Dear Mr. Buffett,
The charitable industrial-complex, philanthropic colonialism, conscience laundering and inequality – these are topics a fellow Nebraskan like me wants to have more conversations about. So that’s why I was glad to read your New York Times op-ed this weekend, the reaction it garnered, and Wayan Vota’s call to you, “Time for a Moonshot.” The ensuing dialogue on Wayan’s page, including your participation, has been rich and engaging and much more useful to us in the social change business than some of the other responses to your piece from such folks as Howard Husock (can we say 19th century notions of philanthropy?), Ruth McCambridge, Phil Buchanan, or the guys at Philanthrocapitalism.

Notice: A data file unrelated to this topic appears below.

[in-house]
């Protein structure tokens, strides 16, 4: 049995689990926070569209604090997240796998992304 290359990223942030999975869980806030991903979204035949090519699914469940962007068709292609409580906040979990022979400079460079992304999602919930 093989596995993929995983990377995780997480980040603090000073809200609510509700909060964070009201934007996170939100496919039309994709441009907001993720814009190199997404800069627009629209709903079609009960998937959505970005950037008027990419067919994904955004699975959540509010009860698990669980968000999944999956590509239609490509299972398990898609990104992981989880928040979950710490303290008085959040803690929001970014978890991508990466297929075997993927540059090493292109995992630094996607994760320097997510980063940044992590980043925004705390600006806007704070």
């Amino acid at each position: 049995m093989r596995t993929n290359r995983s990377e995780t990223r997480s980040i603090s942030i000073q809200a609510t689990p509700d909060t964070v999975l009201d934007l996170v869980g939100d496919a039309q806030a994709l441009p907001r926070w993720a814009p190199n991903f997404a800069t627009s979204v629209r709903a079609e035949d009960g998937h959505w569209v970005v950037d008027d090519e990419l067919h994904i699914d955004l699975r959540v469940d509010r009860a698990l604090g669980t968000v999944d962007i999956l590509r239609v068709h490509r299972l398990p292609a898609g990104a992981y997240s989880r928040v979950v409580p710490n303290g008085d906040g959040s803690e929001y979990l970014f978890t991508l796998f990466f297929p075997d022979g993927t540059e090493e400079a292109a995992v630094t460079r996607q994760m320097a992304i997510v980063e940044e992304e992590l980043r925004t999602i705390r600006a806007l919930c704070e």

Since I left Nebraska at age 21, when I describe my childhood to my fellow US citizens, I’ve been met with reactions such as, “I can’t even imagine that,” or “It’s like you grew up in the 50s.” I’ve lived on the East and West coasts, as well as in southern Africa. And though I left Nebraska for its limitations, the older I get, the more grateful I am for that solid foundation it provided. That solid foundation as I see it now is a very deep sense of the “common good.” It permeated my upbringing and when I get discouraged about the state of world (which is easy to do – I live in Washington DC now), my hope comes from the notion that when I left my small town in Nebraska to be an aid worker, I found this: the common good still exists elsewhere in the world. In fact, now more than ever, it is the necessary, though neglected counter balance to economic growth, and to the conversations about “innovation” and “going to scale” in philanthropy that are a direct result of such ways of thinking...